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Ins Choi (Soulpepper)
Ins Choi (Soulpepper)

Theatre

Soulpepper to mark 15th anniversary with original production Add to ...

Chekhov, make way for Choi.

It’s taken 15 years, but Soulpepper is about to launch its first production of an original, full-length play – by a young playwright who recently went through the company's in-house academy.

Kim’s Convenience, a recent Fringe festival hit about a Regent Park convenience store written by Ins Choi, gets the honour of opening the classical theatre company’s anniversary season in January.

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“I went to see it at the Fringe,” says artistic director Albert Schultz. “I particularly loved that it reminded me of the experience I had watching [Trey Anthony’s] Da Kink in my Hair.”

Like that little Fringe show, which found an untapped audience and turned into a big commercial hit, Kim’s Convenience is directed by Weyni Mengesha (another former member of the Soulpepper Academy).

Aside from Choi’s 21st-century play, Soulpepper – which has weathered a 10-per-cent decline in attendance this season thanks to its new repertory model – will focus largely on 20th-century American playwrights next year.

The greatest of all of them, Eugene O’Neill, will have his long-overdue Soulpepper debut. Diana Leblanc is directing O’Neill’s masterpiece Long Day’s Journey Into Night with a cast that includes Nancy Palk, Joseph Ziegler and Evan Buliung of Stratford Shakespeare Festival and Shaw Festival fame.

“A lot of the time, you’re almost there and somebody beats you to the punch,” said Schultz, who planned in the past to program O’Neill’s A Moon for the Misbegotten and Hughie but each time was scooped by Shaw and Stratford.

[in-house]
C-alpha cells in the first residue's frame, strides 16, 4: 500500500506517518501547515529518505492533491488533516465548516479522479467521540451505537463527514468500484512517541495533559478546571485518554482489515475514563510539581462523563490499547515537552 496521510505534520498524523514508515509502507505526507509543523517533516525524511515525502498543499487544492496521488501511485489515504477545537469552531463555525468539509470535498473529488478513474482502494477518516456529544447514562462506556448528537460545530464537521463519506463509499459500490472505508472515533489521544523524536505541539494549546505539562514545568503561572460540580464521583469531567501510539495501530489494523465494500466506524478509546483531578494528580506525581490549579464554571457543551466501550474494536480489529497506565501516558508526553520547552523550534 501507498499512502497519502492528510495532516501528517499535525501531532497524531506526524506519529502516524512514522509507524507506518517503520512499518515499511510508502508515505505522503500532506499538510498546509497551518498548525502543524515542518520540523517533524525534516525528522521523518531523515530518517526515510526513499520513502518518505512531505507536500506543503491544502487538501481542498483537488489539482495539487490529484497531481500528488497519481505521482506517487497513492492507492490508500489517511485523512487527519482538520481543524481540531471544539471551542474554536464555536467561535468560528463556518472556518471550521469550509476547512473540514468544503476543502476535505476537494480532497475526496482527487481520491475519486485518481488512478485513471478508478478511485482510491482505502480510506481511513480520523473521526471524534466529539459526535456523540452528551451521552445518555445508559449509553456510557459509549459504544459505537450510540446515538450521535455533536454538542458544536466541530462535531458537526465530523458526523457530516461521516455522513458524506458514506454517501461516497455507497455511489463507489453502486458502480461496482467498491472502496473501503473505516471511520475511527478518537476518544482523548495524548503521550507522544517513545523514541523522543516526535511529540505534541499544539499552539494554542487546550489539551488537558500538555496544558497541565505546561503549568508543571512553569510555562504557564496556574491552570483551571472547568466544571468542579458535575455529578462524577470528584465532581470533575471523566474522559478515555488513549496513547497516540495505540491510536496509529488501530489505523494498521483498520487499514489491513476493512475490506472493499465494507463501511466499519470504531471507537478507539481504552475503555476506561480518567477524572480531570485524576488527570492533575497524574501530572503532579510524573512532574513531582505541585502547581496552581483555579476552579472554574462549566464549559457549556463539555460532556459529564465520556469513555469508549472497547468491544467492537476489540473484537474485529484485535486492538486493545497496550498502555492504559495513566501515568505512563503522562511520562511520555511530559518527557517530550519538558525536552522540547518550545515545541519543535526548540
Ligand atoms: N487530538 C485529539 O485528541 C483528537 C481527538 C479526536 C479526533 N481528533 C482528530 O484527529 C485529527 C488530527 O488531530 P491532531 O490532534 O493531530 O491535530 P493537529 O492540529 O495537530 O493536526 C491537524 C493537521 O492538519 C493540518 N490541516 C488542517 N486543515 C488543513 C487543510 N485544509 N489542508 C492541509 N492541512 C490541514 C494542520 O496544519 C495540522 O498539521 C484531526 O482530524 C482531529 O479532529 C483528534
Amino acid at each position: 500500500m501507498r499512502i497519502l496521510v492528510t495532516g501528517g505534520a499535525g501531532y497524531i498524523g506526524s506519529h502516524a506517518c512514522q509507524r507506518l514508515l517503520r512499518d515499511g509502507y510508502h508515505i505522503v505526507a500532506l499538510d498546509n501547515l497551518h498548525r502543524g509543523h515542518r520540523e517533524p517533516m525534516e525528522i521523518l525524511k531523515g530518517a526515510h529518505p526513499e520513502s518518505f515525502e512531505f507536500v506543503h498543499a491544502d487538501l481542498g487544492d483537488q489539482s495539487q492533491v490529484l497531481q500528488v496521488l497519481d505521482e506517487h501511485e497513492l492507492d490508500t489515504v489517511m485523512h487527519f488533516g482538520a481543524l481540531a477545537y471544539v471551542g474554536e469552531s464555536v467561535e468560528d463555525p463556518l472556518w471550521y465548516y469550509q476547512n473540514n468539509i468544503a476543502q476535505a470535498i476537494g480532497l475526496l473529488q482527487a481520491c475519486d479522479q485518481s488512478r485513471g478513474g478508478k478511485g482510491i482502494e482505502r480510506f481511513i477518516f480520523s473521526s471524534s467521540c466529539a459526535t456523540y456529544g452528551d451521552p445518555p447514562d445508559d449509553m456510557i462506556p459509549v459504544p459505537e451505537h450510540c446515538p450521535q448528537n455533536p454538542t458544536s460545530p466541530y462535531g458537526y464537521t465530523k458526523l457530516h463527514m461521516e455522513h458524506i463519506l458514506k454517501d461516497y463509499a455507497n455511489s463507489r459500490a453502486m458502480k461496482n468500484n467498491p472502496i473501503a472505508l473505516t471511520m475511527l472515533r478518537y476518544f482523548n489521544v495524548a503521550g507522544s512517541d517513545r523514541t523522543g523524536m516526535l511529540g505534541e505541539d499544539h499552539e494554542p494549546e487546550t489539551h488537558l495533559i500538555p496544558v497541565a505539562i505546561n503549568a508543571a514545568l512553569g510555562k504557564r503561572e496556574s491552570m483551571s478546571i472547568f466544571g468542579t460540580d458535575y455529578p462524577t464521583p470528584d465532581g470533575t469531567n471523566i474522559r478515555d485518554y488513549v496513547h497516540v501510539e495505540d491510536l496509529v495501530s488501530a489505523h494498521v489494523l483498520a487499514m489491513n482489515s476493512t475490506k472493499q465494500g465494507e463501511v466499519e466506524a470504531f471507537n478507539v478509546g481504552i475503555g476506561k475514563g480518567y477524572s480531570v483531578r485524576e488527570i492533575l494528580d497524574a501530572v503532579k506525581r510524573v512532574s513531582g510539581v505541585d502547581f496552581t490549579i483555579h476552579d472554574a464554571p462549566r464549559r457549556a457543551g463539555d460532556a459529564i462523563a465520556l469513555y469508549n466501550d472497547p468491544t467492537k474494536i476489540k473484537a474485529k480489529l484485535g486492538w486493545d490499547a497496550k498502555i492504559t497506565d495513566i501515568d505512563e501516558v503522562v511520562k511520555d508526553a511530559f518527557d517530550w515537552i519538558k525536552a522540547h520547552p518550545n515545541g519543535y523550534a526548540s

Other American playwrights returning to Soulpepper’s stages will be Arthur Miller (via The Crucible and a remount of Death of a Salesman, both directed by Schultz), Neil Simon (courtesy of The Sunshine Boys, starring Canadian stage veterans Eric Peterson and Kenneth Welsh) and David Mamet (with his showbiz satire Speed-the-Plow, directed by David Storch).

You Can’t Take it With You, the 1937 Pulitzer-prize winning comedy by George S. Kaufman and Moss Hart, will also appear on the bill. Eric Peterson and Republic of Doyle’s Krystin Pellerin are set to star; Joseph Ziegler is set to direct.

Hughes will also be directing the other Canadian play in 2012: High Life, Lee MacDougall’s 1996 black comedy about four morphine addicts planning a robbery.

Hungarian director Laszlo Marton – Soulpepper’s spiritual guide from overseas – will be back in Toronto to direct Mikhail Bulgakov’s The Royal Comedians, a play about Molière’s battle with the Catholic church that’s really about the Russian playwright’s experience writing under Stalin.

Europe will also be represented by Home, a 1970 play by English playwright (and Booker Prize-winning novelist) David Storey that originally starred John Gielgud and Ralph Richardson.

Finally, to finish the season next fall, Soulpepper will return to two plays the company has previously produced: Michael Shamata will once again helm his version of A Christmas Carol, while director Daniel Brooks will take a second swipe at Samuel Beckett’s Endgame.

Note to readers This story has been changed to reflect the following print correction: Joseph Ziegler will direct Soulpepper's production of You Can't Take It With You. Incorrect information appeared on Tuesday.

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